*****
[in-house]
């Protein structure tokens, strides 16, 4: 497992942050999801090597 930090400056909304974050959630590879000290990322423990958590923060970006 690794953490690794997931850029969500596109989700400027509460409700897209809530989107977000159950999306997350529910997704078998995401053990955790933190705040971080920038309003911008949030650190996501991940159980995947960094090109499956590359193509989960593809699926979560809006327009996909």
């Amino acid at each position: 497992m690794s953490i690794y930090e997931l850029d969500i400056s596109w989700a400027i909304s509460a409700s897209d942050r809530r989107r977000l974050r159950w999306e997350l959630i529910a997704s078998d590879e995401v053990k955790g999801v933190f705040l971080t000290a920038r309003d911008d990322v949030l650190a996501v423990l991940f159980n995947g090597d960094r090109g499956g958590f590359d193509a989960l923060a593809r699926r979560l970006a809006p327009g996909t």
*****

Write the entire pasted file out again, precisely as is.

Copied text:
[in-house]
């Protein structure tokens, strides 16, 4: 497992942050999801090597 930090400056909304974050959630590879000290990322423990958590923060970006 690794953490690794997931850029969500596109989700400027509460409700897209809530989107977000159950999306997350529910997704078998995401053990955790933190705040971080920038309003911008949030650190996501991940159980995947960094090109499956590359193509989960593809699926979560809006327009996909």
């Amino acid at each position: 497992m690794s953490i690794y930090e997931l850029d969500i400056s596109w989700a400027i909304s509460a409700s897209d942050r809530r989107r977000l974050r159950w999306e997350l959630i529910a997704s078998d590879e995401v053990k955790g999801v933190f705040l971080t000290a920038r309003d911008d990322v949030l650190a996501v423990l991940f159980n995947g090597d960094r090109g499956g958590f590359d193509a989960l923060a593809r699926r979560l970006a809006p327009g996909t």